Can Machinery Make Dovetails that Look Hand-Cut?

      The simple answer is "no," but here is some discussion. March 28, 2010

Question
I've been using the Akeda and Leigh dovetail jigs off and on for years now. They're great and I really value the ability to customize the look of the joint spacings. However, they're too slow and far too prone to user error for a production environment.

I'm looking to upgrade to a dedicated machine, but I'm having trouble finding something that will allow me to make my favorite staggered patterns and retain the handcut look I got from the jigs. Part of the problem is that the bigger machines look like they're going to use 1/2" bits, which is too big to create the narrow spacings you can create with a 1/4" bit.

Perhaps my best bet is to take a Powermatic or Dodds machine and pull the spacing template off and have a new one machined for my own style and spacing of dovetails. Is there something out there that will work for me? Do I need to resort to modifying existing machinery? Am I stuck with a router and jig?

Forum Responses
(Furniture Making Forum)
From contributor K:
To the best of my knowledge, no production dovetailer can do what you are asking. Most if not all of them run with multiple spindles that are machined and assemble to perfect spacing and can't be changed. Maybe you could drop out some of the bits but you will never get the look you are asking for.



From contributor D:
Dovetail jigs do not make handcut looking dovetails either.


From the original questioner:
There are plenty of smaller, single spindle, manually operated dovetail machines. I'm just wondering if anyone has used this type of machine to create the finer looking results you can achieve with the router jigs. Just to be a bit more specific, here are a few of the machines I'm talking about: Dodds SE-1, Laguna Dovetail Platinum, and Powermatic DT65. I like them because they have pneumatic clamping and the motor rides on a fixed, stable carriage unlike a handheld router perched on top of a jig. Anyone have any experience making these things do finer work?


From contributor J:
While not anything like hand cut dovetails I'd never give up my dodds se1, I usually only use the traditional half blind set up on it , but the spacer bar does have different spacings on it for a few other options. I'd touch base with them they're really nice to work with.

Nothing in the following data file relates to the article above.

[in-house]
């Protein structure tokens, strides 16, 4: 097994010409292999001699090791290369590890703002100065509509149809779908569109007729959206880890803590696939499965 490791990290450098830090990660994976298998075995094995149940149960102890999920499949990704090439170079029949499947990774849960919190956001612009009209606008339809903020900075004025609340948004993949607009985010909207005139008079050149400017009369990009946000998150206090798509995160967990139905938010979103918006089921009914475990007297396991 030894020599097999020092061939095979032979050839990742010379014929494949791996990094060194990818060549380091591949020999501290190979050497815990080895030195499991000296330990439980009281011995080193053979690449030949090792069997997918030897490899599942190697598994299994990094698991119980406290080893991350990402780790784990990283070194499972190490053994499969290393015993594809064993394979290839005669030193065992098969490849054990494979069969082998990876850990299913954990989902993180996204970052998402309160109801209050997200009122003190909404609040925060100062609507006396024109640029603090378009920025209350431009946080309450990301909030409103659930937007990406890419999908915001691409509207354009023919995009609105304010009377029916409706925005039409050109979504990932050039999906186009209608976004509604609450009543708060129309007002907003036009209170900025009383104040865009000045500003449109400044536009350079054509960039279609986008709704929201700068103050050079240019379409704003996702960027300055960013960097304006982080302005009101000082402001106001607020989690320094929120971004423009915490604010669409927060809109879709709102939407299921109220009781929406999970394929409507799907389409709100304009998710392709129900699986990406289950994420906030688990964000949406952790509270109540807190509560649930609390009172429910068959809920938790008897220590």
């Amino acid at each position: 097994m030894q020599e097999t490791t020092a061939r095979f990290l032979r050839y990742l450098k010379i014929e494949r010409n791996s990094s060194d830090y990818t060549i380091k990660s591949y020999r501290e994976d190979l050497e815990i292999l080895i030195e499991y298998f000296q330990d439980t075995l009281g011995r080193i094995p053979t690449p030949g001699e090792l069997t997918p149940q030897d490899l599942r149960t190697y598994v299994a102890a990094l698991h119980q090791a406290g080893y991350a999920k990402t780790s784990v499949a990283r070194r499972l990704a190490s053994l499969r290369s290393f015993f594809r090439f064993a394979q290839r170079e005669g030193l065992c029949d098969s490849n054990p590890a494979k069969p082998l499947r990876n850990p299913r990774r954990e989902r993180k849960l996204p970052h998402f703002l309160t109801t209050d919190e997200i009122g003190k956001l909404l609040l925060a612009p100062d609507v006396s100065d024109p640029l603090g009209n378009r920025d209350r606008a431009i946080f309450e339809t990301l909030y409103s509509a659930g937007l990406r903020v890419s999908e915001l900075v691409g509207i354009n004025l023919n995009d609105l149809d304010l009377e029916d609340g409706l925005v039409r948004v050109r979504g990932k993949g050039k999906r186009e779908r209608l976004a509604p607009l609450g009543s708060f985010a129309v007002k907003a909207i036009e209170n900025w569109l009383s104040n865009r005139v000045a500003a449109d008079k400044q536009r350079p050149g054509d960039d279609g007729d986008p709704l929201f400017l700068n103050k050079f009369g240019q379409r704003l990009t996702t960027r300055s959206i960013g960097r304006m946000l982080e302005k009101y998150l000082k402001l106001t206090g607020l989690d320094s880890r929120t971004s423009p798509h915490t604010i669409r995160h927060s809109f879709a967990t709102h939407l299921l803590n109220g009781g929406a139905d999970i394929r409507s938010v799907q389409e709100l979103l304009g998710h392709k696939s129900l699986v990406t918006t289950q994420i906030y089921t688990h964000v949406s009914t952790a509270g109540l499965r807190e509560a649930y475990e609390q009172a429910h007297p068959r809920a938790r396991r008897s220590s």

From contributor P:
I also have a Dodds SE-1, and it's a fantastic machine - very simple to operate, totally reliable, and even has good dust collection! It comes with 4 possible spacings for 1/2" dovetails, but doesn't replicate the look of a Leigh jig or handcut. However, don't assume that your clients know or care what kind of dovetail they are getting, and it's a bad idea to give clients an expensive feature that they don't value.


From contributor E:
What you are looking to do with a dovetail machine can't be done with a Dodds SE-1 or the Powermatic. Matter of fact, it can't even be done with the Omec 750CN. I had a Dodds SE-1 before buying the Omec 750CN. In order to do it on the Dodds you would not only have to make a custom template for the follower to reference off, you would also have to make a custom set of fingers for the vertical piece being machined to support it. It could in theory be done, but really isn't practical. You could cut an awful lot of dovetails with a router and jig before you got that done. The Omec 750CN can give you variable spacing but all the pins and tails will be equally spaced. You can put in as many or as few as you want, but they will be equally divided. The machine that is capable of doing it is an Omec F-11. That's a $50k machine and it would take an operator that would be willing to do the programming in order to pull it off.

What I have been doing and offering my customers is on their tall drawer boxes, 10" and larger is to run just five dovetails rather than the ten that you would normally see with a fixed spacing machine. That's about as custom as you're going to get with that machine. The advantage is that it can run any height drawer box and always finish with a balanced pin and tail.



From the original questioner:
Thanks for all the suggestions. I've checked out the YouTube videos, but I'm still not sold on the CNC dovetail machines. Guess the router jigs are going to be my tool for now. We'll see. Thanks again guys.


From contributor E:
Here is the picture of the 10" drawer box I mentioned in my earlier post. As you can see, the Omec 750CN is capable of running various size dovetails, but they will always be balanced. The shops that I build drawer boxes for have come to like the looks of the wider pins and tails in their tall boxes rather than the busyness of the dovetails on the 1" centers.


Click here for higher quality, full size image



From contributor T:
I have been playing with dove tails on my CNC machine this winter and I believe you can do any spacing.


Click here for higher quality, full size image



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